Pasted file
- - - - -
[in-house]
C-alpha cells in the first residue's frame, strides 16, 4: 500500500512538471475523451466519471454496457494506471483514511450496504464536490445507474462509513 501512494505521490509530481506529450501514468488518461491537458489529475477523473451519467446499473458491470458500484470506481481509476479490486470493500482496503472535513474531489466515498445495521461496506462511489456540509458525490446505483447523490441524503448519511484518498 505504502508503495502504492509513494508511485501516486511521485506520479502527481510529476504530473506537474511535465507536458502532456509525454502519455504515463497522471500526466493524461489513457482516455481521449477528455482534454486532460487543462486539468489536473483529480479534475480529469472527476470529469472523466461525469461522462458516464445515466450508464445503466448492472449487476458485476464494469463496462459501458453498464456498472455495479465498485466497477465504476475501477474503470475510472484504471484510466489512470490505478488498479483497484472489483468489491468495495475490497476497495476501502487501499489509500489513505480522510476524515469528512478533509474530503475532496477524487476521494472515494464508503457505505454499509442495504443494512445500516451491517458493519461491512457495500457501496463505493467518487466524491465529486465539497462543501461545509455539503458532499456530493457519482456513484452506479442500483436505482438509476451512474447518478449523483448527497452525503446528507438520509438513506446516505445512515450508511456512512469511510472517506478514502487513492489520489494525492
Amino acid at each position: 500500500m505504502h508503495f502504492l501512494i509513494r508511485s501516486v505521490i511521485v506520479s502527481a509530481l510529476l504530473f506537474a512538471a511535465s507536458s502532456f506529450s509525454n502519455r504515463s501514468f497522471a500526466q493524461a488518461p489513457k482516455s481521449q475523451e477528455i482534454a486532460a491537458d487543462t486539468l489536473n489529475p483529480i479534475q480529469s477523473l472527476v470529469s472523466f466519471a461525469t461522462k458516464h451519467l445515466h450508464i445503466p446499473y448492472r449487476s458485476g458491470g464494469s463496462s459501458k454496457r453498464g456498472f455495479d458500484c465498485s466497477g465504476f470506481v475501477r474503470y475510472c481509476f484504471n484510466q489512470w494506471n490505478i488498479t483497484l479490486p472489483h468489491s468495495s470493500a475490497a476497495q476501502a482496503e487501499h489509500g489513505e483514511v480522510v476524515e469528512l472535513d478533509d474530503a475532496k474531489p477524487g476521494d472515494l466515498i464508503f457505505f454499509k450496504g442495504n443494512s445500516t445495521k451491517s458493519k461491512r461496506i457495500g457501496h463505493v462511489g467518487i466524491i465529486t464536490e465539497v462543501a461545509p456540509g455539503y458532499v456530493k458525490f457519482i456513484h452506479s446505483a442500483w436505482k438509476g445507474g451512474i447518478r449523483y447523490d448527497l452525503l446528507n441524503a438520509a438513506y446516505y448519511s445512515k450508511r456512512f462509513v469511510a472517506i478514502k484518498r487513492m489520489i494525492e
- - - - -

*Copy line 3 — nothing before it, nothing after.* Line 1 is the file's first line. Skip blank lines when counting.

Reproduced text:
Amino acid at each position: 500500500m505504502h508503495f502504492l501512494i509513494r508511485s501516486v505521490i511521485v506520479s502527481a509530481l510529476l504530473f506537474a512538471a511535465s507536458s502532456f506529450s509525454n502519455r504515463s501514468f497522471a500526466q493524461a488518461p489513457k482516455s481521449q475523451e477528455i482534454a486532460a491537458d487543462t486539468l489536473n489529475p483529480i479534475q480529469s477523473l472527476v470529469s472523466f466519471a461525469t461522462k458516464h451519467l445515466h450508464i445503466p446499473y448492472r449487476s458485476g458491470g464494469s463496462s459501458k454496457r453498464g456498472f455495479d458500484c465498485s466497477g465504476f470506481v475501477r474503470y475510472c481509476f484504471n484510466q489512470w494506471n490505478i488498479t483497484l479490486p472489483h468489491s468495495s470493500a475490497a476497495q476501502a482496503e487501499h489509500g489513505e483514511v480522510v476524515e469528512l472535513d478533509d474530503a475532496k474531489p477524487g476521494d472515494l466515498i464508503f457505505f454499509k450496504g442495504n443494512s445500516t445495521k451491517s458493519k461491512r461496506i457495500g457501496h463505493v462511489g467518487i466524491i465529486t464536490e465539497v462543501a461545509p456540509g455539503y458532499v456530493k458525490f457519482i456513484h452506479s446505483a442500483w436505482k438509476g445507474g451512474i447518478r449523483y447523490d448527497l452525503l446528507n441524503a438520509a438513506y446516505y448519511s445512515k450508511r456512512f462509513v469511510a472517506i478514502k484518498r487513492m489520489i494525492e